As my long-suffering students will tell you, one of the major themes of my tuition - whether it's English or History - is the importance and joy of reading. I know there are many students who consider reading more of a punishment than anything else and I consider it my mission to convince them otherwise. Over the course of this term I have been trying to widen my resource base and introduce new styles, topics, and authors to my students. Short stories that have gone down particularly well include Shirley Jackson's classic "The Lottery" which is deceptively mundane and innocent; Angela Carter's fabulous retelling of Red Riding Hood which she titles "The Werewolf" and Zora Neale Hurston's pleasingly furious, "Sweat".
There's a bit of a feminist flavour to this particular selection (and why not?) but that's certainly not all we'll be doing this term. With my cross-curricular hat on I'm very much enjoying literature that gives life to the past and to cultures and topics that I've never experienced. I am also a sucker for a prize-winner so I couldn't resist picking up this year's winner of the International Booker Prize. "At Night All Blood is Black"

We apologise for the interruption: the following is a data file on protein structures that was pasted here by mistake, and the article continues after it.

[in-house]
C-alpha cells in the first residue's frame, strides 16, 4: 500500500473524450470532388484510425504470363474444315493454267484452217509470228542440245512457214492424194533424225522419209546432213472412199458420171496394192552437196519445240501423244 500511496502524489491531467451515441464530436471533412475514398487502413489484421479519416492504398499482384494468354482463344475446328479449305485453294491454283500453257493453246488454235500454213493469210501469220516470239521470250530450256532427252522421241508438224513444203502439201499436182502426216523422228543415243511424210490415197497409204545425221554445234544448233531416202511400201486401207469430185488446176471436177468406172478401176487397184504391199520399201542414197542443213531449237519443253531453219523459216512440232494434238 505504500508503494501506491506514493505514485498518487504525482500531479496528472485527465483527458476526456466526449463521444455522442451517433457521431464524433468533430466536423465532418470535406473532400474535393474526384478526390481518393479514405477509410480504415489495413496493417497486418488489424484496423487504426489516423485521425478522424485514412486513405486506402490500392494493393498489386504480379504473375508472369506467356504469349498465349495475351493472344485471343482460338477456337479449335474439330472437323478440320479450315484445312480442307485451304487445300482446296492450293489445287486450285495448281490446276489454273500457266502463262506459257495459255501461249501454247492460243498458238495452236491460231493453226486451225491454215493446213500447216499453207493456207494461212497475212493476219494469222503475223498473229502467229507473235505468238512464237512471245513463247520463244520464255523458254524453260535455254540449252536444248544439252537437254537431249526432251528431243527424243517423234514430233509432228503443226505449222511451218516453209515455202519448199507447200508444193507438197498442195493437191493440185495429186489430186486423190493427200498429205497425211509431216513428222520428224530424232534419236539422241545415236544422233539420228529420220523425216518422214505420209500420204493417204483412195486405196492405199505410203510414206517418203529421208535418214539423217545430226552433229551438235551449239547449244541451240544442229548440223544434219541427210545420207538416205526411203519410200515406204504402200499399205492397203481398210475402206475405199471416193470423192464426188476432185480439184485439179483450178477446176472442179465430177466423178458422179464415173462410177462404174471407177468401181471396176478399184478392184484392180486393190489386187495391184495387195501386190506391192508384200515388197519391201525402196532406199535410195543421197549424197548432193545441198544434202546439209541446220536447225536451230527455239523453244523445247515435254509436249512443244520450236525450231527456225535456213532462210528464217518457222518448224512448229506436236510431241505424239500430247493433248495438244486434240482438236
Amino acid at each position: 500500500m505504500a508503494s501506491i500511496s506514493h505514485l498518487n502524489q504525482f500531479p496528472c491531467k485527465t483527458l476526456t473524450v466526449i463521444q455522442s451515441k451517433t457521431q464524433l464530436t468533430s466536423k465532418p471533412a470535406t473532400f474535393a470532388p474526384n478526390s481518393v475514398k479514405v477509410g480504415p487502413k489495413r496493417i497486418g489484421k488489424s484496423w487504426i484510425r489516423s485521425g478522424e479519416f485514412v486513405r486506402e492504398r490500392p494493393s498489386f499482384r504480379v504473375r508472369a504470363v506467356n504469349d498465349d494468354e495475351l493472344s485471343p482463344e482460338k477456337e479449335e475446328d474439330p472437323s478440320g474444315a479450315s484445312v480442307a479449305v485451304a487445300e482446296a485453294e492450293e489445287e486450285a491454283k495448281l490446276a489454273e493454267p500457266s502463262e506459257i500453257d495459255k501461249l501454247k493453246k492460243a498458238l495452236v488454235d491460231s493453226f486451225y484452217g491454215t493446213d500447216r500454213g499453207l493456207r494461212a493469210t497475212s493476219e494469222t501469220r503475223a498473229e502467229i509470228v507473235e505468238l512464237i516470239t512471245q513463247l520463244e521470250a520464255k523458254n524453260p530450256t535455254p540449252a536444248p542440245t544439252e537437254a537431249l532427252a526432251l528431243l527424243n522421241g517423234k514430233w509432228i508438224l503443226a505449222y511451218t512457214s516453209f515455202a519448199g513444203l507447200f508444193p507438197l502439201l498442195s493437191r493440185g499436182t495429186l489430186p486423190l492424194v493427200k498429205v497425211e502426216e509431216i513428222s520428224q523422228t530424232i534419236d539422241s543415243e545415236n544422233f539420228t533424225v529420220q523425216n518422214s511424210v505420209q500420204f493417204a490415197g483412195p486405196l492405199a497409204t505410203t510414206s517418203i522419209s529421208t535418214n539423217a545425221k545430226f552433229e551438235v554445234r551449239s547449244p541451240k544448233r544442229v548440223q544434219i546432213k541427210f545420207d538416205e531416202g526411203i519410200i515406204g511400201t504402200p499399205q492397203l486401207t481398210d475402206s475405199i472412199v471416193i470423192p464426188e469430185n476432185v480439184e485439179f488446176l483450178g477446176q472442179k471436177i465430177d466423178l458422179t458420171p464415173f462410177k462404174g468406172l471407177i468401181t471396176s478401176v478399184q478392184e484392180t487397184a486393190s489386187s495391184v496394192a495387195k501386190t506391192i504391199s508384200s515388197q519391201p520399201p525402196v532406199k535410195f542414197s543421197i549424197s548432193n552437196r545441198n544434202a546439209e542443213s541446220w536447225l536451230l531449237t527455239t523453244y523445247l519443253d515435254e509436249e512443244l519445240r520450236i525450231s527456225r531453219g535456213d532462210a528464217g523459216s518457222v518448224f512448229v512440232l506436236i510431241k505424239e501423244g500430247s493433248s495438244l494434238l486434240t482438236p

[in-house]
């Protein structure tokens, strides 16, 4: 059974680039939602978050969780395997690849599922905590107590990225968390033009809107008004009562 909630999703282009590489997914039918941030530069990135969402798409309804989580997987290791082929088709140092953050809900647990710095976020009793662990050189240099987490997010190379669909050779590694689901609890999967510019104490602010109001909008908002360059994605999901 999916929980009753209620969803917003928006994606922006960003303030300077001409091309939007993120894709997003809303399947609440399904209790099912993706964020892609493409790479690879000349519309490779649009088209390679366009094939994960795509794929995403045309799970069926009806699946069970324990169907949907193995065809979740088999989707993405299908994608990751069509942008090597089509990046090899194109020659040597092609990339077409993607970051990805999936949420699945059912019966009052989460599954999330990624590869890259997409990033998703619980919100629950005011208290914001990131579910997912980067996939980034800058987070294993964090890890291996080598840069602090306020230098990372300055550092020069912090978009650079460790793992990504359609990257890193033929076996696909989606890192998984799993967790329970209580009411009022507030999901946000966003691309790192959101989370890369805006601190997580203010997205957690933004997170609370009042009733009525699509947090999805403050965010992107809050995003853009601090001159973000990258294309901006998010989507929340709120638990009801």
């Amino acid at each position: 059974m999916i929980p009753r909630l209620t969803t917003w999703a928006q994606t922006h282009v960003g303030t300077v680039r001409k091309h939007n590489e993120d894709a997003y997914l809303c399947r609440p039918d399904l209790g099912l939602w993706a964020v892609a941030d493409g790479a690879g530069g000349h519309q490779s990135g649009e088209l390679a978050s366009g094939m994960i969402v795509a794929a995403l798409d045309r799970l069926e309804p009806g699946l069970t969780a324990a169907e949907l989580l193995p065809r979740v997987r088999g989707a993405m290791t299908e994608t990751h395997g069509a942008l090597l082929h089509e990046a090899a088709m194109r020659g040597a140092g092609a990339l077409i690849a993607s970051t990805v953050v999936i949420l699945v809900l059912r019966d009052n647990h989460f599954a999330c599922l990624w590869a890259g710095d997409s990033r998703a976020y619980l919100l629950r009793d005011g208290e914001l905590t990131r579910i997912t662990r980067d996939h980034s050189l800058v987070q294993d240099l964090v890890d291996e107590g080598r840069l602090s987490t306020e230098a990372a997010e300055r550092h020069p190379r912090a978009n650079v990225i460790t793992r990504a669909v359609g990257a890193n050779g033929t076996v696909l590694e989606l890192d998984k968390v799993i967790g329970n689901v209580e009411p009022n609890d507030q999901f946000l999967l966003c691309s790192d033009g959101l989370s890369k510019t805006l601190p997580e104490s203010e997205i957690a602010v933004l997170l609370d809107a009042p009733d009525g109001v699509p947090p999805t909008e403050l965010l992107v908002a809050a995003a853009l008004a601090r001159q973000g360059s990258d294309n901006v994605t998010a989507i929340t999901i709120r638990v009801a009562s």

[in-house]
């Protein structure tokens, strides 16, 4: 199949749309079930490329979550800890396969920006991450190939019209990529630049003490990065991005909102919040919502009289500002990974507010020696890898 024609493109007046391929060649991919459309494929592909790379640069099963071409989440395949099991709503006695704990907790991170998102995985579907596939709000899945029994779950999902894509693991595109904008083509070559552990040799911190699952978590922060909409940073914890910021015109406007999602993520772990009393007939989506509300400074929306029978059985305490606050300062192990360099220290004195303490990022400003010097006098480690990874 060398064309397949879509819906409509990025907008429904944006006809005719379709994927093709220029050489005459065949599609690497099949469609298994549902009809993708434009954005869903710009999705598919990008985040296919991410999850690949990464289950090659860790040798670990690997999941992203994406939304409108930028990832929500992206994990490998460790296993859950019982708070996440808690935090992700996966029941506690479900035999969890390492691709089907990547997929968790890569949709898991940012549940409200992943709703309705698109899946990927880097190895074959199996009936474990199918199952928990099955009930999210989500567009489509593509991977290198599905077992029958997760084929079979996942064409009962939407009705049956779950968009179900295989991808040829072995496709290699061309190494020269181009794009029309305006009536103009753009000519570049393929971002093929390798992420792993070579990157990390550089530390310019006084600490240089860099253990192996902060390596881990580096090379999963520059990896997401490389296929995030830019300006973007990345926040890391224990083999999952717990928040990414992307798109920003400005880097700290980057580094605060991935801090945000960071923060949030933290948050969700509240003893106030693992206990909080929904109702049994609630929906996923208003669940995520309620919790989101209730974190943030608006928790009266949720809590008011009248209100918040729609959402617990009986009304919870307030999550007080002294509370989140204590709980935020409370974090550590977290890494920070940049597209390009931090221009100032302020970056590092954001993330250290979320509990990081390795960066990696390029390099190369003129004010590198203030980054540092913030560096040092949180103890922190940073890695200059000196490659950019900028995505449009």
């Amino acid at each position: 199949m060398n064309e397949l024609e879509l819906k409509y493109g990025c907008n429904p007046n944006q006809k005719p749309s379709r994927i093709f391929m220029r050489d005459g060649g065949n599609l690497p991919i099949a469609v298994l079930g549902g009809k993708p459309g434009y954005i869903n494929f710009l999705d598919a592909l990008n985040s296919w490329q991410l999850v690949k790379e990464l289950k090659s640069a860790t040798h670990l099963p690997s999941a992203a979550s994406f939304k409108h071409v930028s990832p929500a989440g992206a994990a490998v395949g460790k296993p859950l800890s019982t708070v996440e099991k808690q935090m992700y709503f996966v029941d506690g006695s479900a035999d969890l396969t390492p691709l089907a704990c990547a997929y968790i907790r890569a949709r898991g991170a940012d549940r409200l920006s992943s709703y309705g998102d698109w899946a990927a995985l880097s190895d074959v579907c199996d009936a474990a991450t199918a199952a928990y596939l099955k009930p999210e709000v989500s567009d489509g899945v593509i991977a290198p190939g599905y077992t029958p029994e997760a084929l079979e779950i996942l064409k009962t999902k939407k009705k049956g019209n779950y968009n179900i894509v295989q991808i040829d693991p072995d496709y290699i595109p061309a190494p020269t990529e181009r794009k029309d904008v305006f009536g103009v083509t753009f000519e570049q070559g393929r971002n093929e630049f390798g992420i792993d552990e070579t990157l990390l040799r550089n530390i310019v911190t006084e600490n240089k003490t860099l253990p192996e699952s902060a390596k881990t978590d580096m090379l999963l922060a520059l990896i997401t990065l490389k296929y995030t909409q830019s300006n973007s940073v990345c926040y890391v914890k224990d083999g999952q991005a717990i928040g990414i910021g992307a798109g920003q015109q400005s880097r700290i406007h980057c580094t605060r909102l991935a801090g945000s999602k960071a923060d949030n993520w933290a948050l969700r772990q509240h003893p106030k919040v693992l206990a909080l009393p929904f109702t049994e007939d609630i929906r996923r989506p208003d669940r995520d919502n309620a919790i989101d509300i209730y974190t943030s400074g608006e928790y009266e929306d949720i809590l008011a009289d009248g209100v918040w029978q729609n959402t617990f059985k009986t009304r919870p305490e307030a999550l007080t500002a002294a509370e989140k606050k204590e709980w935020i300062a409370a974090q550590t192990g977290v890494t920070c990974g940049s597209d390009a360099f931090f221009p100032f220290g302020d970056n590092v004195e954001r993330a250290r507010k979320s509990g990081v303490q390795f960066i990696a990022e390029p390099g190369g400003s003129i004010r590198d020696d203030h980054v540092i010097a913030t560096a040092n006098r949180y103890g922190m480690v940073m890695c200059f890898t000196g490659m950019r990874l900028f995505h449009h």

is as brutal as you might imagine and follows a Senegalese soldier in the First World War.
It is poetic and touching while reminding us of the importance of colonial soldiers across the war - a group who are rarely properly acknowledged.
I have a few students who are between exam years but want to keep their brains engaged. We have been having fun with historical mysteries and learning how to think critically about events that are mired in controversy. At present we are investigating the Dylatov Pass Tragedy: a fascinating mystery about the bizarre deaths of a group of young hikers in Soviet Russia. It's a great story which reveals so much about attitudes within the USSR towards their own government as well as the general appeal of conspiracy theories.
I love my job: this is what I do all day, every day. I read books and ask questions. And I encourage all my students to do the same.